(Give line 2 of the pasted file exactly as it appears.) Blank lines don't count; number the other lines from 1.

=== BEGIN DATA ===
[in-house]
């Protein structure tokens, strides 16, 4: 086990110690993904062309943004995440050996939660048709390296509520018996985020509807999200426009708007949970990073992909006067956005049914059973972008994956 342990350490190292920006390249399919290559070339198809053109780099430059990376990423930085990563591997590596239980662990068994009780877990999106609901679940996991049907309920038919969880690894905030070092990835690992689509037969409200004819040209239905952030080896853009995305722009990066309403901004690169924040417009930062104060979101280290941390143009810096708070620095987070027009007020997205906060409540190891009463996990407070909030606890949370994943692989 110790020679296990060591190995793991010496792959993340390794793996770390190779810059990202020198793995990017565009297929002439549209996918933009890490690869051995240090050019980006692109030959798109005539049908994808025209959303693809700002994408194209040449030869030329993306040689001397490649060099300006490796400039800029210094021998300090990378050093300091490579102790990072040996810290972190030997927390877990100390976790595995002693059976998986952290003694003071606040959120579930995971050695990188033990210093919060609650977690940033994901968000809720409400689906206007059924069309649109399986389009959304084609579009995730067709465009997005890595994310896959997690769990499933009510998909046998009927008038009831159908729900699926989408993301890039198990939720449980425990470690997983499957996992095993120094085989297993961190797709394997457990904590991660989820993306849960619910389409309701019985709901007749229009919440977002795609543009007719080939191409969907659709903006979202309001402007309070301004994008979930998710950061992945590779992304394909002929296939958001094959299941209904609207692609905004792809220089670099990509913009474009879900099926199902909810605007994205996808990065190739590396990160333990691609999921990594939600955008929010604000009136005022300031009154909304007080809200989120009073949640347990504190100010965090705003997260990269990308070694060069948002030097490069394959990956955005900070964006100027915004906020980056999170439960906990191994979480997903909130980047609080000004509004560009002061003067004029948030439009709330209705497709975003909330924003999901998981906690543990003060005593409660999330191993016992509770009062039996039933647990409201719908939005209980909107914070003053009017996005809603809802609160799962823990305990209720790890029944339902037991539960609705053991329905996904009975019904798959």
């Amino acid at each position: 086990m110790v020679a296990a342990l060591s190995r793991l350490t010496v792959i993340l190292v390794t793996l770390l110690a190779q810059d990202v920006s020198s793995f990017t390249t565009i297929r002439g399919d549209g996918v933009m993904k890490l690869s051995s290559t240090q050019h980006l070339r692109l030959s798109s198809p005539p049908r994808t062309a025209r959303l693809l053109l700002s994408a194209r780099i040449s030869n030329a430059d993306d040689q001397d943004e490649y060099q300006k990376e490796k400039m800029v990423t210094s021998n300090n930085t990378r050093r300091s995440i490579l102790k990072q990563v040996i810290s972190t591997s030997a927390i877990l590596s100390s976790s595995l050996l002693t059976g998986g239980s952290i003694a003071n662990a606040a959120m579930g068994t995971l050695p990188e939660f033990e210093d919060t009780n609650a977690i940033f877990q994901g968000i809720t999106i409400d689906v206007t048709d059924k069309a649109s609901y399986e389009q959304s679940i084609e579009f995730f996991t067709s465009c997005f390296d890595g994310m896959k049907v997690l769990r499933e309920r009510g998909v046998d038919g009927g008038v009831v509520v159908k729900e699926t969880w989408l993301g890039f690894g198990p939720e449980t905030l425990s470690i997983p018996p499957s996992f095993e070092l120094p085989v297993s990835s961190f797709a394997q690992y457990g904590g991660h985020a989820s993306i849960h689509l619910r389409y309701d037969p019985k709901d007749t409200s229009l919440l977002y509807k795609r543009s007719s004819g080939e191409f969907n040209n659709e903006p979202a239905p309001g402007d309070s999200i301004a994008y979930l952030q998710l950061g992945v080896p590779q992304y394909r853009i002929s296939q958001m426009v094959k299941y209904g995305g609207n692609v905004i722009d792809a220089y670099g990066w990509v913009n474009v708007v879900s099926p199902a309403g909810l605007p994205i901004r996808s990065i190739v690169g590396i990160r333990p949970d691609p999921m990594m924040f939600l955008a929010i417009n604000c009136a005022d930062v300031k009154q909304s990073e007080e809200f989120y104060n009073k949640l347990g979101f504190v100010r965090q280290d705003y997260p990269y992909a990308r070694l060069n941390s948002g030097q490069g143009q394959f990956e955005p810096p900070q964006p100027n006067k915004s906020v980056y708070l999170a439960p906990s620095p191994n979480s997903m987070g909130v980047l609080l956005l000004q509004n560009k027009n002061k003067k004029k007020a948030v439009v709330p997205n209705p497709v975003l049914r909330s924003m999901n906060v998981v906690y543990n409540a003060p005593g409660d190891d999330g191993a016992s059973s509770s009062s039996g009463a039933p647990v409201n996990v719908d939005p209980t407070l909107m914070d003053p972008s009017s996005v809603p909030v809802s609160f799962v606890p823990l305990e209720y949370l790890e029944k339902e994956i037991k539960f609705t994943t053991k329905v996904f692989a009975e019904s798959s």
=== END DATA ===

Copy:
């Protein structure tokens, strides 16, 4: 086990110690993904062309943004995440050996939660048709390296509520018996985020509807999200426009708007949970990073992909006067956005049914059973972008994956 342990350490190292920006390249399919290559070339198809053109780099430059990376990423930085990563591997590596239980662990068994009780877990999106609901679940996991049907309920038919969880690894905030070092990835690992689509037969409200004819040209239905952030080896853009995305722009990066309403901004690169924040417009930062104060979101280290941390143009810096708070620095987070027009007020997205906060409540190891009463996990407070909030606890949370994943692989 110790020679296990060591190995793991010496792959993340390794793996770390190779810059990202020198793995990017565009297929002439549209996918933009890490690869051995240090050019980006692109030959798109005539049908994808025209959303693809700002994408194209040449030869030329993306040689001397490649060099300006490796400039800029210094021998300090990378050093300091490579102790990072040996810290972190030997927390877990100390976790595995002693059976998986952290003694003071606040959120579930995971050695990188033990210093919060609650977690940033994901968000809720409400689906206007059924069309649109399986389009959304084609579009995730067709465009997005890595994310896959997690769990499933009510998909046998009927008038009831159908729900699926989408993301890039198990939720449980425990470690997983499957996992095993120094085989297993961190797709394997457990904590991660989820993306849960619910389409309701019985709901007749229009919440977002795609543009007719080939191409969907659709903006979202309001402007309070301004994008979930998710950061992945590779992304394909002929296939958001094959299941209904609207692609905004792809220089670099990509913009474009879900099926199902909810605007994205996808990065190739590396990160333990691609999921990594939600955008929010604000009136005022300031009154909304007080809200989120009073949640347990504190100010965090705003997260990269990308070694060069948002030097490069394959990956955005900070964006100027915004906020980056999170439960906990191994979480997903909130980047609080000004509004560009002061003067004029948030439009709330209705497709975003909330924003999901998981906690543990003060005593409660999330191993016992509770009062039996039933647990409201719908939005209980909107914070003053009017996005809603809802609160799962823990305990209720790890029944339902037991539960609705053991329905996904009975019904798959």